A potential problem in delivery of an implantable medical device, such as a stent, is retention of the device on a delivery implement, such as a catheter or inflatable balloon. During delivery of a balloon expandable device, the device may shift position on the balloon. For example, FIG. 1 depicts a diagram of a stent 10 positioned on a balloon 12 disposed on a catheter 14. As it is delivered into a bodily lumen, stent 10 may tend to shift. For instance, stent 10 may shift along the cylindrical axis of balloon 12 as depicted by an arrow 16. In addition, the device may shift enough that the device becomes separated from the balloon. Both of these cases negatively impact a treatment with the implantable medical device.

An implantable medical device, such as a stent, may be composed of a network or pattern of interconnecting structural elements or struts. For example, FIG. 2 depicts an implantable medical device 20 that includes structural elements 22. The implantable medical device may be configured to be radially expandable to enable deployment of the device into a bodily lumen. A cylindrical or substantially cylindrical implantable medical device may be fabricated with an inside diameter greater than the outside diameter of a delivery implement to facilitate positioning the device on the delivery implement. An implantable medical device may be positioned on the delivery implement and compressed or crimped to a delivery diameter. “Delivery diameter” refers to a diameter at which a cylindrical or substantially cylindrical implantable medical device, such as a stent, is introduced and transported in a bodily lumen. Therefore, the device may be configured to be radial compressible as well. FIG. 3 depicts a section 26 from implantable medical device 20 with structural elements 24. In some embodiments, FIG. 3 may depict a configuration of section 26 prior to crimping of an implantable medical device. Crimping implantable medical device 20 may cause structural elements 24 of section 26 to contract, as shown in FIG. 4. Before deployment, it may be desirable to secure the implantable medical device to the delivery implement.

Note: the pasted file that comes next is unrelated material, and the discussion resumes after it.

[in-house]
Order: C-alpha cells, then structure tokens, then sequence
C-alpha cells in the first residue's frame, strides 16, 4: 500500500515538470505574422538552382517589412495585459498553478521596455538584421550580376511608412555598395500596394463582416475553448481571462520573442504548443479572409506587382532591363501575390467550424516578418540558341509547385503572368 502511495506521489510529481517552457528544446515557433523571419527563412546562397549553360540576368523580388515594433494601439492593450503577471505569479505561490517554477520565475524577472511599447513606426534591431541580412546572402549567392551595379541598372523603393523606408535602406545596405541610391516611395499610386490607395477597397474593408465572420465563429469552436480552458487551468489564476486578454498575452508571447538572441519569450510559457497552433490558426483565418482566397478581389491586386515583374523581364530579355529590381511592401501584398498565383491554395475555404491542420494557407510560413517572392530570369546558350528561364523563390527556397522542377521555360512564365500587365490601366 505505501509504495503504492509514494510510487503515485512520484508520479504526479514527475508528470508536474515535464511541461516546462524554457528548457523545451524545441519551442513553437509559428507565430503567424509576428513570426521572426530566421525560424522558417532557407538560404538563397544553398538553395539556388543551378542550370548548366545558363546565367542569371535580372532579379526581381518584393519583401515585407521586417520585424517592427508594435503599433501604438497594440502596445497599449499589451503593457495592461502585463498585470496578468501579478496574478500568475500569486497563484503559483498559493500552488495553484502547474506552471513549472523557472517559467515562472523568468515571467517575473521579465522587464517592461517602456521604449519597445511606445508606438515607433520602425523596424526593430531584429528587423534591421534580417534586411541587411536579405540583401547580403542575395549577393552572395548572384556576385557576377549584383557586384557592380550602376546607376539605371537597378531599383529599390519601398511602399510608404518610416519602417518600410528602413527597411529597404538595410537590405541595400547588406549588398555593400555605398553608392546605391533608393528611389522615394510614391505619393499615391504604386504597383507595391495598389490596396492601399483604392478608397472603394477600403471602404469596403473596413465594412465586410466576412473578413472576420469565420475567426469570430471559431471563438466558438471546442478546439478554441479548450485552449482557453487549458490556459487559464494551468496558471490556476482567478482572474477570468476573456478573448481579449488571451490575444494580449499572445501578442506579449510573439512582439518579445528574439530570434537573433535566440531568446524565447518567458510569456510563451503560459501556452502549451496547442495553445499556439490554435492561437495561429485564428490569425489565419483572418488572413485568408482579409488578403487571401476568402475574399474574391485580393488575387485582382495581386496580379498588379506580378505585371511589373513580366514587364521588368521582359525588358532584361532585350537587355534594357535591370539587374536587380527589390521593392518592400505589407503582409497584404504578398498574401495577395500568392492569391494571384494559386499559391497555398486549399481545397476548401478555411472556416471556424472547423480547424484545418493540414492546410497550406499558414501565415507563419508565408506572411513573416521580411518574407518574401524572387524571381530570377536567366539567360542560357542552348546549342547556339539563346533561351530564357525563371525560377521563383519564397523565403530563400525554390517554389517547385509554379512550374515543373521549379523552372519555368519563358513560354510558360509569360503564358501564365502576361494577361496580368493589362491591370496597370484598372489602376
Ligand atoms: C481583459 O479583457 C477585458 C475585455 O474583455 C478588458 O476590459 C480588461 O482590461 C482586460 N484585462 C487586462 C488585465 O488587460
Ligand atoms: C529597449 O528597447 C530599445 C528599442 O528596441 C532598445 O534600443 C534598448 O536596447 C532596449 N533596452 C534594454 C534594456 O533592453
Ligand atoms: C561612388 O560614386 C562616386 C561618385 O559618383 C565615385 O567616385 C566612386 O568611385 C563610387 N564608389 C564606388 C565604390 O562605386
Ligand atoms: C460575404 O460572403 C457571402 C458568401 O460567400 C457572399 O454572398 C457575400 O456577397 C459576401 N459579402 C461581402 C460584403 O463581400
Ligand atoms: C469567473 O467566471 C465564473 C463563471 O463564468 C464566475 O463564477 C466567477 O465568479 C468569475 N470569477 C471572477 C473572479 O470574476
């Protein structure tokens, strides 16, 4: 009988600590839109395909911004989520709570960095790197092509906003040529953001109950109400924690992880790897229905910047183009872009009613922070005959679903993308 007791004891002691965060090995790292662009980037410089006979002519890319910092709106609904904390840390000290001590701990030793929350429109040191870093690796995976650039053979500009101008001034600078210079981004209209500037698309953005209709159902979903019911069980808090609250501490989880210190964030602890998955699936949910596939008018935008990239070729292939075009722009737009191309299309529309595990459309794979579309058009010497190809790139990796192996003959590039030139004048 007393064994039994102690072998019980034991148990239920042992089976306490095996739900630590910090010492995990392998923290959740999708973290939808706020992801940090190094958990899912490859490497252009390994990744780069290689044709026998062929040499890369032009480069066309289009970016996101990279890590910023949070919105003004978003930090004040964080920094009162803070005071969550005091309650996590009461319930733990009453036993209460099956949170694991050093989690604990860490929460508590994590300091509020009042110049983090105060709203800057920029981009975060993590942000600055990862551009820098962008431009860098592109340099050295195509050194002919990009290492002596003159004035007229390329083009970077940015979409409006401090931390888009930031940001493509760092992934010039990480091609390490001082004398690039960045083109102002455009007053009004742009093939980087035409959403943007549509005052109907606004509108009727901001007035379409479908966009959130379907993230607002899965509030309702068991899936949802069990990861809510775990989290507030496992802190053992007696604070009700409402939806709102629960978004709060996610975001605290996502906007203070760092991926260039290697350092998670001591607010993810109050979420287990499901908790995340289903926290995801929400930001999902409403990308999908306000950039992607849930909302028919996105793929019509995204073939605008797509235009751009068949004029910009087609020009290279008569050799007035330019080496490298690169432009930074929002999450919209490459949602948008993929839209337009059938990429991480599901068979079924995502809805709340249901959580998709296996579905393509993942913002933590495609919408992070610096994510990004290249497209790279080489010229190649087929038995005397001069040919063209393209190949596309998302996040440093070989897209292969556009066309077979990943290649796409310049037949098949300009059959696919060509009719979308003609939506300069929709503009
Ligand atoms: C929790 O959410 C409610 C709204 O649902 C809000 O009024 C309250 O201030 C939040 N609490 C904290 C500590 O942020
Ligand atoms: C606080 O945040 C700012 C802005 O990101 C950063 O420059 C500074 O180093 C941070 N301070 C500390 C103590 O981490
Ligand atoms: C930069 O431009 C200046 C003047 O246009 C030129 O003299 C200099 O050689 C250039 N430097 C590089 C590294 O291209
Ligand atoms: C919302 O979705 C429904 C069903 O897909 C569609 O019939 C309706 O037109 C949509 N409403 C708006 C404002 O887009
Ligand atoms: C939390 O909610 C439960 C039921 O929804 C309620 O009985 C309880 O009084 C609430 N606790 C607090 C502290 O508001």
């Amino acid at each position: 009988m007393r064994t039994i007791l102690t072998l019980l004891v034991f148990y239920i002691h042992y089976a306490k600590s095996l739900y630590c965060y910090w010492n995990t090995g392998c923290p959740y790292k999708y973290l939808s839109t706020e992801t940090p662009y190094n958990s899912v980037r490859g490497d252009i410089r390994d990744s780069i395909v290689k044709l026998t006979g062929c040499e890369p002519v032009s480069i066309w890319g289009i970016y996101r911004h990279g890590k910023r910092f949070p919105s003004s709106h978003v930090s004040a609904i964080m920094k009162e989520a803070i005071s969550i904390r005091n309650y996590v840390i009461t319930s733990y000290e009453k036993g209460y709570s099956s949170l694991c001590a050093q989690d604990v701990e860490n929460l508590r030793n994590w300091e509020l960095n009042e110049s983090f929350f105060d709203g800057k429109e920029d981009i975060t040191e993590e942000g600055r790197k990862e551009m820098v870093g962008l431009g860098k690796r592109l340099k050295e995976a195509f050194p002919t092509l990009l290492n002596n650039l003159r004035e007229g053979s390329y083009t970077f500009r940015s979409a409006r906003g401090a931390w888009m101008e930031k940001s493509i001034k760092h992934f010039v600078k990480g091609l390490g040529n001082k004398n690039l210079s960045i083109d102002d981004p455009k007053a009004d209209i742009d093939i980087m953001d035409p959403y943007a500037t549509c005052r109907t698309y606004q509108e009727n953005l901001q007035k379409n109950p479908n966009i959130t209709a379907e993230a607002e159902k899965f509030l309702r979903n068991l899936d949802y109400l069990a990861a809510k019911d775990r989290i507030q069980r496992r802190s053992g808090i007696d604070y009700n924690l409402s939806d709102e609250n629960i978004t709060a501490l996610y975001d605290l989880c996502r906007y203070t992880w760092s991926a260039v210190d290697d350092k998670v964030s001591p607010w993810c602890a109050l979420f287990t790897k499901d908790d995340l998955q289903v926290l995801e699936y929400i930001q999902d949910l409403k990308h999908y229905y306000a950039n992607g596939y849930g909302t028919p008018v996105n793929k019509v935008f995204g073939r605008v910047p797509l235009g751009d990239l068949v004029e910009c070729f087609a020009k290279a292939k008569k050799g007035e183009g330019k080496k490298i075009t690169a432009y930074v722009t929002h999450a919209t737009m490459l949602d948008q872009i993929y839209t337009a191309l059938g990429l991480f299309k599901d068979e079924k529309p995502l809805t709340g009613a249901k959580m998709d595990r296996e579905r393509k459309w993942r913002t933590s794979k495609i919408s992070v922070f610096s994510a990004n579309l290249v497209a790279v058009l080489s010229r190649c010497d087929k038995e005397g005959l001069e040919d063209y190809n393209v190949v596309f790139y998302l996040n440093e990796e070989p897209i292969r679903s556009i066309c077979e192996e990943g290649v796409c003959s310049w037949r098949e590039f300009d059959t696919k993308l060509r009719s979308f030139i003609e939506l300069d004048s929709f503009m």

In certain embodiments, an implantable medical device configured to be secured on a delivery implement may include a network of interconnecting structural elements. In some embodiments, the network may be substantially cylindrical. The implantable medical device may be an expandable stent. In addition, the delivery implement may correspond to an inflatable balloon. The network may be configured to be positioned on a delivery implement. The device may also include a first coupling element connected to the network and a second coupling element connected to the network. In some embodiments, the first coupling element and the second coupling element may be adapted to be releasably coupled. The releasably coupled elements may be adapted to inhibit shifting of the network positioned on the delivery implement. In one embodiment, the releasably coupled elements may be further adapted to inhibit separating of the network from the delivery implement.